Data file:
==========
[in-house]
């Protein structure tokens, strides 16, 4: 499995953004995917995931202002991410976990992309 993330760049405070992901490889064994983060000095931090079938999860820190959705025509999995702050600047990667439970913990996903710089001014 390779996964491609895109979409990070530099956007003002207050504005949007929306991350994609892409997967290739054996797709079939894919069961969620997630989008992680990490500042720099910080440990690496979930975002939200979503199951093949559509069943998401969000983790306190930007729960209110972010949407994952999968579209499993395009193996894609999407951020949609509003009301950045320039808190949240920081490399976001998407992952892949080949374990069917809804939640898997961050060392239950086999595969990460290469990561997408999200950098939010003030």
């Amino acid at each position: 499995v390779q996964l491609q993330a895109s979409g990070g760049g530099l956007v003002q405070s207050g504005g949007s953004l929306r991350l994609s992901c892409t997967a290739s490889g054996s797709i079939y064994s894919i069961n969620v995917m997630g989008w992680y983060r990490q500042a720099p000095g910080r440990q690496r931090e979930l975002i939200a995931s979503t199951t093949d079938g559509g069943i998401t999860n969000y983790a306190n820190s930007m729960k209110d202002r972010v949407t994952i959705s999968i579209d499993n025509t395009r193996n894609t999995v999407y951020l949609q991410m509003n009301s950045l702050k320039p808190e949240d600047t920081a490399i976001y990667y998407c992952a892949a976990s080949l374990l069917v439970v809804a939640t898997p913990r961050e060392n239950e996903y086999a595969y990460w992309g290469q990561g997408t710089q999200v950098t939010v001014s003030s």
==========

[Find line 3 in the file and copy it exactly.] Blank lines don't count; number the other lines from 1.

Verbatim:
């Amino acid at each position: 499995v390779q996964l491609q993330a895109s979409g990070g760049g530099l956007v003002q405070s207050g504005g949007s953004l929306r991350l994609s992901c892409t997967a290739s490889g054996s797709i079939y064994s894919i069961n969620v995917m997630g989008w992680y983060r990490q500042a720099p000095g910080r440990q690496r931090e979930l975002i939200a995931s979503t199951t093949d079938g559509g069943i998401t999860n969000y983790a306190n820190s930007m729960k209110d202002r972010v949407t994952i959705s999968i579209d499993n025509t395009r193996n894609t999995v999407y951020l949609q991410m509003n009301s950045l702050k320039p808190e949240d600047t920081a490399i976001y990667y998407c992952a892949a976990s080949l374990l069917v439970v809804a939640t898997p913990r961050e060392n239950e996903y086999a595969y990460w992309g290469q990561g997408t710089q999200v950098t939010v001014s003030s």